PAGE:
Rosevear: The UAW has a strike fund. They have money for this. And they've been beefing it up over the last couple of years. The workers get strike pay, which is $250 a week, which doesn't sound much. The basic idea is, you can buy groceries and so forth. It's just enough to keep the lights on, as well as, yeah, they're going to pick up the COBRA costs. I'm not sure when that happens exactly. It may be the end of the month. GM may have already shut them off. I'm not sure. But, that's taken care of for the time being.
At the same time, it's a hardship to be on strike. If you're bringing in a couple of thousand dollars a week or more, and you're down to $250, that'll put food on the table but not much else. At some point, other bills become due, and so on and so forth. A strike is something that a household that's in reasonably decent financial shape can probably do fine for a week or two. If it goes on beyond that, it starts to get tough for just about everybody.
Meanwhile, on the other side, GM's probably losing something like $45 million to $50 million a day in terms of production. There's some pressure there, too.
Sciple: Let's talk about GM a little bit there. They've built up some inventories, maybe in preparation for something like this happening. When you look at GM from an investment point of view, what should investors be mindful of, both in the short term and the long term, if this strike does continue on for months or weeks?
Rosevear: Well, in the shorter term, this is what I said the other day -- GM has plenty of inventory at their dealers, or did as of a couple of weeks ago, and can just ride this out. GM books revenue when the vehicles arrive at dealers. Their revenue will take a dip for the third quarter with every day this goes on, to the tune of probably something in the neighborhood of $40 million to 50 million, as I said. Maybe more than that. If the strike's over tomorrow, they can make all that up by the end of the year. It's no big deal. And the dealers will have ample inventory.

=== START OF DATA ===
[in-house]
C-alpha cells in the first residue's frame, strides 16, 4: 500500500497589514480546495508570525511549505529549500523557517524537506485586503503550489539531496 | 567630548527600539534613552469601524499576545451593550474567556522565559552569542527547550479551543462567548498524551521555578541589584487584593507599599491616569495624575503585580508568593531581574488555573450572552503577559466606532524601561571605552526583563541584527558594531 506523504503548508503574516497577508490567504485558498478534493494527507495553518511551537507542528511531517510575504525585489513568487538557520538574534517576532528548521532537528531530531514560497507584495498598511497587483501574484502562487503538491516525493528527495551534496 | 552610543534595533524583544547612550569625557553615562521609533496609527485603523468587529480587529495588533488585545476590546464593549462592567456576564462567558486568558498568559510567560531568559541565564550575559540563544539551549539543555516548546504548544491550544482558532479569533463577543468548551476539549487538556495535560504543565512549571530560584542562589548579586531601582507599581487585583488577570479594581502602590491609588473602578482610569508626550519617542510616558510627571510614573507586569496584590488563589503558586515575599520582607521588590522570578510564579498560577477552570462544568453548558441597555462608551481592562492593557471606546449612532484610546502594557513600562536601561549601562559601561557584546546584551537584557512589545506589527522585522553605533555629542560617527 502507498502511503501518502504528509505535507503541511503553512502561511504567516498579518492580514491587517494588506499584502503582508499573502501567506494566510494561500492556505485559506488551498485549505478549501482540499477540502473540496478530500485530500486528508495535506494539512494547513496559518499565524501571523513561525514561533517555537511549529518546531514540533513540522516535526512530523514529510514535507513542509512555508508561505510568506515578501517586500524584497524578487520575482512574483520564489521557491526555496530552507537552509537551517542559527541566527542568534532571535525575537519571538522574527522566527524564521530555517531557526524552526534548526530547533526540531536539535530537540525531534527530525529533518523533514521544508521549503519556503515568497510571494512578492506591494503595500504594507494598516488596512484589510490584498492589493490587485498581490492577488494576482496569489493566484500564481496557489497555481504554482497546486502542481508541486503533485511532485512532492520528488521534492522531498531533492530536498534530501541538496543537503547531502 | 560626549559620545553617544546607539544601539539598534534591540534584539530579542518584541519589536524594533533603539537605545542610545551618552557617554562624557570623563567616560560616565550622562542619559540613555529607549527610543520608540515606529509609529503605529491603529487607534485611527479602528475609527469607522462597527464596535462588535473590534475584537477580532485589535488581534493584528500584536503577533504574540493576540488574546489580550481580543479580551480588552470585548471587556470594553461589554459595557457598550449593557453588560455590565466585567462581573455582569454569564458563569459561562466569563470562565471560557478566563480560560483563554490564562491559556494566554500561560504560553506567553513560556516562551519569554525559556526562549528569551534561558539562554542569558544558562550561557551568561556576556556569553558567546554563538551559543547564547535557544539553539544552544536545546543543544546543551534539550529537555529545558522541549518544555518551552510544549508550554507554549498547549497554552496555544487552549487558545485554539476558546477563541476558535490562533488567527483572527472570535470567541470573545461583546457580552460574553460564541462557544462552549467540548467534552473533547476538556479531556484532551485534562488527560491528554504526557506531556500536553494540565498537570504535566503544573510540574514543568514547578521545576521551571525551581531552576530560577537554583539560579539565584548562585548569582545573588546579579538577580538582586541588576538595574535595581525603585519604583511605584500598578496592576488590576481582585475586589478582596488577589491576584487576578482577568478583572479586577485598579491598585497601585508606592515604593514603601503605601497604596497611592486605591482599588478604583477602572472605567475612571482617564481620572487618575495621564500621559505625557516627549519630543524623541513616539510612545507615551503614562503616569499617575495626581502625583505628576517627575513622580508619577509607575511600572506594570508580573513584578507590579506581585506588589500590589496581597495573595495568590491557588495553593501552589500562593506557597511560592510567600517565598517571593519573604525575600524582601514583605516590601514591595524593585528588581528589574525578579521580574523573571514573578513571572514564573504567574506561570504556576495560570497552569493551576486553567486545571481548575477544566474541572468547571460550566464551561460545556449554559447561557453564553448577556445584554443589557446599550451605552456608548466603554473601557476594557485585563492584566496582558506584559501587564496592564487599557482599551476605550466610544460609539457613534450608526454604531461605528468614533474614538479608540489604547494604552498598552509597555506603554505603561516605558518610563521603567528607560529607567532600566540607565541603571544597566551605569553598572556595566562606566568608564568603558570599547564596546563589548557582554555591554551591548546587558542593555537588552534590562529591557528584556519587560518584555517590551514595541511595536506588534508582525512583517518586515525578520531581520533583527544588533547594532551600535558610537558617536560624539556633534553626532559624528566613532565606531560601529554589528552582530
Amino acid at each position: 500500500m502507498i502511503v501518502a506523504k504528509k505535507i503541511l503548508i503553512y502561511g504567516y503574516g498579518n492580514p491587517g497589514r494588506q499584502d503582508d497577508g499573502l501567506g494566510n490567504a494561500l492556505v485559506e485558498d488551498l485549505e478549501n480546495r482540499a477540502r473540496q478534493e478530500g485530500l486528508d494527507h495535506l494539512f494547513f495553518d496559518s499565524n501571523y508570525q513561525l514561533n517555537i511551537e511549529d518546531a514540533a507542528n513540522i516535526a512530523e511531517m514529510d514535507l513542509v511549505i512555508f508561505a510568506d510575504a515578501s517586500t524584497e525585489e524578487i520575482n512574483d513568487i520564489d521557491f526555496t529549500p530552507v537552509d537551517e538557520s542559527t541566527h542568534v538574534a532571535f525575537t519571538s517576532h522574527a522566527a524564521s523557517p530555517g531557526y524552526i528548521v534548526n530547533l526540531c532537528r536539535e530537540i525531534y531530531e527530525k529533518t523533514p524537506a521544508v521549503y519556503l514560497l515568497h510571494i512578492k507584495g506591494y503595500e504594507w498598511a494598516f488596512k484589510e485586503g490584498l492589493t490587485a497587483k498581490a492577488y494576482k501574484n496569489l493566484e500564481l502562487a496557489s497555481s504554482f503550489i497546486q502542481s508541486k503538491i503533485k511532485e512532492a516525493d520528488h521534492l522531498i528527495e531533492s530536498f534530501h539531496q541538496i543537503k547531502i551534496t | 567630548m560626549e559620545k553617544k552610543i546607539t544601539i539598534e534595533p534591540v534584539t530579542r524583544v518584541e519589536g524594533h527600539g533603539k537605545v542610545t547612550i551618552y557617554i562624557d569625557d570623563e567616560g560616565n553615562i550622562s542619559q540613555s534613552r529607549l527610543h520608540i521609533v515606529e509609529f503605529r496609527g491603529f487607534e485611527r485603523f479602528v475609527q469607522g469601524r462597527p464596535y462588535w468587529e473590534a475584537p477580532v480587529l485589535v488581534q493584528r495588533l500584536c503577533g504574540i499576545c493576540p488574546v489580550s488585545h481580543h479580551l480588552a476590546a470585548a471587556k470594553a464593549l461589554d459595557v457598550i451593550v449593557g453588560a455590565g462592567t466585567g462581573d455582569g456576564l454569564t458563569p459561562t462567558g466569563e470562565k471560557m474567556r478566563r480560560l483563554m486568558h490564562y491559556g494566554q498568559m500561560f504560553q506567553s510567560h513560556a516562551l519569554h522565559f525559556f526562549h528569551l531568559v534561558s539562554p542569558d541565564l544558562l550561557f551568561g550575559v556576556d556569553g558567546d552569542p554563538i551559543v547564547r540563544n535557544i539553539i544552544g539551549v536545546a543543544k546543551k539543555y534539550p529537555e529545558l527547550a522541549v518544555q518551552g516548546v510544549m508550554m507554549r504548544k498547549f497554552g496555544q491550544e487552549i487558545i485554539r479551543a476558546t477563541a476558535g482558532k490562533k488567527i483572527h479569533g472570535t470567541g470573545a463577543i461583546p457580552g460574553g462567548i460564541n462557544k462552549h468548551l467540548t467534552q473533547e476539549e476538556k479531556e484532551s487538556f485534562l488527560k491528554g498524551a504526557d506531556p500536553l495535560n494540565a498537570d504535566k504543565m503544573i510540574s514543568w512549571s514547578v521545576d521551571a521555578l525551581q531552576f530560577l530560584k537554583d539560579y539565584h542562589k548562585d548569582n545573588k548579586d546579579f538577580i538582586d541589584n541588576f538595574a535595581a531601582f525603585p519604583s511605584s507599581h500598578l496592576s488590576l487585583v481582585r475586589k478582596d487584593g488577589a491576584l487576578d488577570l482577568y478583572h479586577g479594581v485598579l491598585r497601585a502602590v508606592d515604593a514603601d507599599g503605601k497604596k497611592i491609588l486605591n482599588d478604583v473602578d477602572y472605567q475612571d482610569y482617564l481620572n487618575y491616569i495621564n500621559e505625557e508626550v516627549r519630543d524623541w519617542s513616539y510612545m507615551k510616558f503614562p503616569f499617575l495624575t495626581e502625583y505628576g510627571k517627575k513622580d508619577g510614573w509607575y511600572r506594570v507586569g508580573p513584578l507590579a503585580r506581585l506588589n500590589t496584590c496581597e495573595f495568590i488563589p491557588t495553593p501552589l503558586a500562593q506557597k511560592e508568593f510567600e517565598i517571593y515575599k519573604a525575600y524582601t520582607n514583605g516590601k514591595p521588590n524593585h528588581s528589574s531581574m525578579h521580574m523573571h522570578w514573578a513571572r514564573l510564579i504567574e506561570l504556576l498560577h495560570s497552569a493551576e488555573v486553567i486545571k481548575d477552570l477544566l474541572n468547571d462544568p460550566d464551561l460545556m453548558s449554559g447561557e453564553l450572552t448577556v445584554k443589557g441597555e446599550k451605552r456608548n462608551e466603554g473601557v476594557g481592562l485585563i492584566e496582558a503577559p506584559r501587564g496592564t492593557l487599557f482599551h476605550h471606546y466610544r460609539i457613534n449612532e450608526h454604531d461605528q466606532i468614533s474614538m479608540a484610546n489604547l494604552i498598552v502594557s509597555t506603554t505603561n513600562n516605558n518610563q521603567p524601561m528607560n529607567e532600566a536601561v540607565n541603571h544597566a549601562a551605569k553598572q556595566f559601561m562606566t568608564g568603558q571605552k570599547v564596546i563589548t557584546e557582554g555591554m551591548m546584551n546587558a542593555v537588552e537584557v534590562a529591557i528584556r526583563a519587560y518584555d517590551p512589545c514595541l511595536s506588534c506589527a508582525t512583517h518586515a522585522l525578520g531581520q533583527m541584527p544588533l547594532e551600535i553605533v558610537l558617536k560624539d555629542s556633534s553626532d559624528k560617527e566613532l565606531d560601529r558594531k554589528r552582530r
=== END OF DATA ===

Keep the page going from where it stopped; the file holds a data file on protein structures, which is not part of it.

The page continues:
If it goes on past this weekend, at that point, suppliers start to furlough workers. GM's plants in Canada and Mexico that depend on parts from the United States start to shut down and furlough their workers for lack of parts. It becomes more systemic. Then you start to see effects in places like southeast Michigan, where communities around these workers -- the coffee shop across the street from the factory has to cut down because nobody's there, these kinds of things -- times many, of course. It starts to become quite big. And as that happens, the pressure to cut a deal and compromise on both sides will get to be quite immense.
Sciple: Yeah. Listeners shouldn't underestimate the size and scope of the supplier network in the automotive industry, and how many trickle-down effects there are outside of just core GM, and those sorts of things.
Rosevear: To your point, for GM shareholders -- and by the way, I am a GM shareholder -- if they resolve this tomorrow, who cares? It's all made up by the end of the year. As long as the workers are reasonably happy, and GM doesn't have to give away the farm, it's fine. I say "who cares" from the perspective of GM's bottom line, not from the perspectives of the human cost here.
If it goes on for another...I would say, even into next week, it starts to get complicated, it starts to get hard to see what the costs will be once it's all over. Of course, GM can ride this out for quite a while. But as we get past seven days, eight days, nine days, it starts to get a lot uglier as these accelerating network effects start to unfold.